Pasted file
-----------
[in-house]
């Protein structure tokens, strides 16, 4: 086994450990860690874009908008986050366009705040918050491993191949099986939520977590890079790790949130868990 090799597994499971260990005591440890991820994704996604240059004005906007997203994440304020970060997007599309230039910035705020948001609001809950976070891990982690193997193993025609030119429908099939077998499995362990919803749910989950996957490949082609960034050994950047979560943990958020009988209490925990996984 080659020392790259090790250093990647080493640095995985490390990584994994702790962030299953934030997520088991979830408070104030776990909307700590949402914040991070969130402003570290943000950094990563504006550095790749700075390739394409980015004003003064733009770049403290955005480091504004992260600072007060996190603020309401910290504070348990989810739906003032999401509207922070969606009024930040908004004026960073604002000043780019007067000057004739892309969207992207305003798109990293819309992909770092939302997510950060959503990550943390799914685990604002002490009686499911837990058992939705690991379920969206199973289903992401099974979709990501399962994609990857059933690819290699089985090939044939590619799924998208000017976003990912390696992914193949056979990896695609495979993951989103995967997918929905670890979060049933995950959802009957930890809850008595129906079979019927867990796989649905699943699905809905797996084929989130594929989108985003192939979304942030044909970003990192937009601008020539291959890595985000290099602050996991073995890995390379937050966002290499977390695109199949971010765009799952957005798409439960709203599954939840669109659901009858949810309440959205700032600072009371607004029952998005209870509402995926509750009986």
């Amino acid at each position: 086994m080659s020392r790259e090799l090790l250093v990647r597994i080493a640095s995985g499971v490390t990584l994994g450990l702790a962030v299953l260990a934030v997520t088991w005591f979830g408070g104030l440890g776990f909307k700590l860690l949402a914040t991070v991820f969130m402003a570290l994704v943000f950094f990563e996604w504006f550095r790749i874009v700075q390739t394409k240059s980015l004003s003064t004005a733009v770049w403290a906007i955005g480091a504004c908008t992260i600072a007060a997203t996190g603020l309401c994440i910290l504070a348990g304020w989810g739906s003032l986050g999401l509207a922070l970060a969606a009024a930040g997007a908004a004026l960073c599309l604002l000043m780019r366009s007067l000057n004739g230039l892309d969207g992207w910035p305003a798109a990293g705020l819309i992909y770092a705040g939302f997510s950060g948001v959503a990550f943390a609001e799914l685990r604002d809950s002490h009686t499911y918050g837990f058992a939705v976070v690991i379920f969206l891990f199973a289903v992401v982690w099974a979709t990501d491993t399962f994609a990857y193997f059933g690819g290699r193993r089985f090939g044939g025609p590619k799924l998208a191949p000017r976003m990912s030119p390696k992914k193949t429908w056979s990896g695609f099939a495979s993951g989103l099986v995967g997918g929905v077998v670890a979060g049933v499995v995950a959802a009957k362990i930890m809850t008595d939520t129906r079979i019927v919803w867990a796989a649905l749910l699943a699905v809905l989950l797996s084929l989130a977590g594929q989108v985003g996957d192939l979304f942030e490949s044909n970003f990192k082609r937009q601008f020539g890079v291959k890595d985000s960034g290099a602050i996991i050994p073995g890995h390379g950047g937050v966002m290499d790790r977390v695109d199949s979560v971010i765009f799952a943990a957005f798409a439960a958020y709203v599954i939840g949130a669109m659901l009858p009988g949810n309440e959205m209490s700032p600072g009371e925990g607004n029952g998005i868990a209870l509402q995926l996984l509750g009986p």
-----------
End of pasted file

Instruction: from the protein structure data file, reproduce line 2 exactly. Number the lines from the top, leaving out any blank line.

């Protein structure tokens, strides 16, 4: 086994450990860690874009908008986050366009705040918050491993191949099986939520977590890079790790949130868990 090799597994499971260990005591440890991820994704996604240059004005906007997203994440304020970060997007599309230039910035705020948001609001809950976070891990982690193997193993025609030119429908099939077998499995362990919803749910989950996957490949082609960034050994950047979560943990958020009988209490925990996984 080659020392790259090790250093990647080493640095995985490390990584994994702790962030299953934030997520088991979830408070104030776990909307700590949402914040991070969130402003570290943000950094990563504006550095790749700075390739394409980015004003003064733009770049403290955005480091504004992260600072007060996190603020309401910290504070348990989810739906003032999401509207922070969606009024930040908004004026960073604002000043780019007067000057004739892309969207992207305003798109990293819309992909770092939302997510950060959503990550943390799914685990604002002490009686499911837990058992939705690991379920969206199973289903992401099974979709990501399962994609990857059933690819290699089985090939044939590619799924998208000017976003990912390696992914193949056979990896695609495979993951989103995967997918929905670890979060049933995950959802009957930890809850008595129906079979019927867990796989649905699943699905809905797996084929989130594929989108985003192939979304942030044909970003990192937009601008020539291959890595985000290099602050996991073995890995390379937050966002290499977390695109199949971010765009799952957005798409439960709203599954939840669109659901009858949810309440959205700032600072009371607004029952998005209870509402995926509750009986």